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Pilots case shows Holidays Act ‘not up to the job’

Media release
15 November 2007

Pilots case shows Holidays Act ‘not up to the job’

The case NZ Airline Pilots Association v Air NZ is an indictment of the Holidays Act, says Business NZ.

The case centres on a long-standing employment agreement between Air NZ and its pilots which includes an overall payment to ensure there are always pilots on duty on public holidays.

Following the passage of the new Holidays Act, the pilots said they should also get time and a half when they work on public holidays.

Last year the Court of Appeal found in favour of Air NZ, saying time and a half did not have to be paid as the public holidays had been ‘redefined’ and compensated for in the employment agreement.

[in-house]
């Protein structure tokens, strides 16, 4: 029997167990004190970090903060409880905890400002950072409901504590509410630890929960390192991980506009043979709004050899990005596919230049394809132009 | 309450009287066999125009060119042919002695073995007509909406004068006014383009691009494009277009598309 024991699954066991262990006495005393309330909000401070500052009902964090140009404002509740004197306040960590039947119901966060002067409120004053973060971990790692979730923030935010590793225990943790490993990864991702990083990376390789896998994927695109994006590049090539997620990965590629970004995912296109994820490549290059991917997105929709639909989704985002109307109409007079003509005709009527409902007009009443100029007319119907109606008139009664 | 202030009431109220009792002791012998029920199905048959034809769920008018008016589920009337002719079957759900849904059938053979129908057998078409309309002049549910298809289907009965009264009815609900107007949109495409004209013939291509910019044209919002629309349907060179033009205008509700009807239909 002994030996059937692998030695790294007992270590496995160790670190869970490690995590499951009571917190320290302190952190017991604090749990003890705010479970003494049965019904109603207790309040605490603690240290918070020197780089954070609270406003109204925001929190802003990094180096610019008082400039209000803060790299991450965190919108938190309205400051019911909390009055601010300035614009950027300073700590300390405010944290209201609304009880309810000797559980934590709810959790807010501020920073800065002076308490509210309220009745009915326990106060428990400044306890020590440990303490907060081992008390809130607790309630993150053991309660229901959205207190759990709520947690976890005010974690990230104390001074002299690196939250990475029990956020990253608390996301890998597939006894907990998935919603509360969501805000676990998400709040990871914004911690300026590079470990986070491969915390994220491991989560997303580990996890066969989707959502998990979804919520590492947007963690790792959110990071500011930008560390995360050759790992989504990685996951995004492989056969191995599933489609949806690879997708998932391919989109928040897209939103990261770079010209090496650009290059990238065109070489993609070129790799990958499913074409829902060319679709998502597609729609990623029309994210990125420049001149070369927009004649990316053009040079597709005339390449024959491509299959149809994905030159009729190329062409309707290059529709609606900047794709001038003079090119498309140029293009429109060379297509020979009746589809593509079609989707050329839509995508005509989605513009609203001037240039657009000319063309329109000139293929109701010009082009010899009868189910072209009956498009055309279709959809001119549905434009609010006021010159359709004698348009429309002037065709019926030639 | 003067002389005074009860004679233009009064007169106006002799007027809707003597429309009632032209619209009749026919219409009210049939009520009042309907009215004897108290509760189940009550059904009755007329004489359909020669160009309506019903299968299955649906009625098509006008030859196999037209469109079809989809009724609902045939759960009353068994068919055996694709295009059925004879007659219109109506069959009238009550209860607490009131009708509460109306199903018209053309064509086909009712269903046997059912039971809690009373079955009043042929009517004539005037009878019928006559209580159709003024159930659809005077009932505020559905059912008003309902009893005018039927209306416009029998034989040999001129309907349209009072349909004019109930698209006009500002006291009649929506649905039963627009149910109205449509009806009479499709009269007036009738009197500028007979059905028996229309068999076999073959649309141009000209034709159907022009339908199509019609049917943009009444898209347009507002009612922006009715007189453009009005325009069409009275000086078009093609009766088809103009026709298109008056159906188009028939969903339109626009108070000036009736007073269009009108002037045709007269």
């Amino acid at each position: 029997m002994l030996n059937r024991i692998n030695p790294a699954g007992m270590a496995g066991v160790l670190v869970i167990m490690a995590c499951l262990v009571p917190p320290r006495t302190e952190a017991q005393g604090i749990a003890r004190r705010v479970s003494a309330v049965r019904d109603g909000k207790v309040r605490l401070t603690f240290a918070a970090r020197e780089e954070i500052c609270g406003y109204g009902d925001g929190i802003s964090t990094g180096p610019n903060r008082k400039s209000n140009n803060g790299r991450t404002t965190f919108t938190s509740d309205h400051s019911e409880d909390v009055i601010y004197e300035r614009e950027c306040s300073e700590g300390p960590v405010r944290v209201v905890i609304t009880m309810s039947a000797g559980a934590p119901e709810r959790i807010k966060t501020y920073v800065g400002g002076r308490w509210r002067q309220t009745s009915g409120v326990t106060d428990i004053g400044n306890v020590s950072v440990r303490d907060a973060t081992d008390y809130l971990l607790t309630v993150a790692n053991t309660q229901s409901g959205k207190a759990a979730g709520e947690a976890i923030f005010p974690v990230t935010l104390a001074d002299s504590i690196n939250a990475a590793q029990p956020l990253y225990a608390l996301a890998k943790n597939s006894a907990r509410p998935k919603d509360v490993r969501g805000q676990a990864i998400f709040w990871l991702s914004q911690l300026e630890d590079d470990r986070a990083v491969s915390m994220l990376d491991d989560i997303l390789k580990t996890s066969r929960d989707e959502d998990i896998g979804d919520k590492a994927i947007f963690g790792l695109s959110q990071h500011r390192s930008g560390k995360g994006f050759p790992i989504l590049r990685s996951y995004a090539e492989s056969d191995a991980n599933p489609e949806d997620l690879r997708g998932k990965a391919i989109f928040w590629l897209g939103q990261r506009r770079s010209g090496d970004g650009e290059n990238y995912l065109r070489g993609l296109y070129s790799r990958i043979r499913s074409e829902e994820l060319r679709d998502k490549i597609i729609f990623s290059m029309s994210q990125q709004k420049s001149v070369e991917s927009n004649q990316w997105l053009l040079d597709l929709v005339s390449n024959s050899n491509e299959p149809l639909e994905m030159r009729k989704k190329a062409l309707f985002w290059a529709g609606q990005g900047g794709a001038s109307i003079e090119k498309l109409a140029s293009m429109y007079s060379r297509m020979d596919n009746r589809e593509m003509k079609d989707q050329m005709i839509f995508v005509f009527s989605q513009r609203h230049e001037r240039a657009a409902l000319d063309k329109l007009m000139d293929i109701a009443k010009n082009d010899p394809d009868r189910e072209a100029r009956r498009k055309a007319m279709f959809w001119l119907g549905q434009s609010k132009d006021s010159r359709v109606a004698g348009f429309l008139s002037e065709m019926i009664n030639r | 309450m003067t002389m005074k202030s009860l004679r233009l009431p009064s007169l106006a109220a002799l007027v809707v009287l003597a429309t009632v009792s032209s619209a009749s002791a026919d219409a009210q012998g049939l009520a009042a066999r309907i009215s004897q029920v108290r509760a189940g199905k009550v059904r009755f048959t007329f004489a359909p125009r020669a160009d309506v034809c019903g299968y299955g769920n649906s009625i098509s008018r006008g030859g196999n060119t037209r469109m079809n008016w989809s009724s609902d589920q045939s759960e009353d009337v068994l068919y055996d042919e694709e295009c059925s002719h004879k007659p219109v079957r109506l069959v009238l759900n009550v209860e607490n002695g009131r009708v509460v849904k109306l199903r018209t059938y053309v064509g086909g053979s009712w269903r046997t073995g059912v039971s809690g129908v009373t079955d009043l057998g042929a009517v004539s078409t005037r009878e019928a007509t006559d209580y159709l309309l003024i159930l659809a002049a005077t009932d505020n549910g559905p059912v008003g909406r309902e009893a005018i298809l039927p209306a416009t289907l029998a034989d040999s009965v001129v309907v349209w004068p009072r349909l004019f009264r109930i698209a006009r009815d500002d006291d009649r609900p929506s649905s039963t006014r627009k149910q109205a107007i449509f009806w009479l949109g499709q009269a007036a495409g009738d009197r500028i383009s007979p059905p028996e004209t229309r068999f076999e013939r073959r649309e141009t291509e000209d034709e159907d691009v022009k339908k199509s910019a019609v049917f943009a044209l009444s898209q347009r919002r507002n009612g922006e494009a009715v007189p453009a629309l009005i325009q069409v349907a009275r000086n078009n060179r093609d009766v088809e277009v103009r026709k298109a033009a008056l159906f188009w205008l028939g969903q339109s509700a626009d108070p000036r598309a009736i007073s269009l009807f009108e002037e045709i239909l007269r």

But now the Supreme Court has ruled that the Holidays Act gives public holidays a special status, and does allow not them to be ‘redefined’.

This means that the employment agreement between Air NZ and the pilots does not comply with the Holidays Act and will need to be sent back to the Employment Court for a ruling.

Mr O’Reilly said the wider issue was whether employers and employees could make sensible arrangements concerning holidays that suited them both.

“Employers want the flexibility to meet business needs and employees want to be compensated for their part in achieving that. Employees also want the flexibility to choose the holiday arrangements they want. The Holidays Act should make it straightforward and simple for them to come to agreements that suit them both.

“Clearly the Holidays Act is not up to the job. This case has now been through multiple courts with two split decisions and another court ruling to come and with the latest ruling by the Supreme Court at 49 pages long. It shows how defective the Holidays Act is.”


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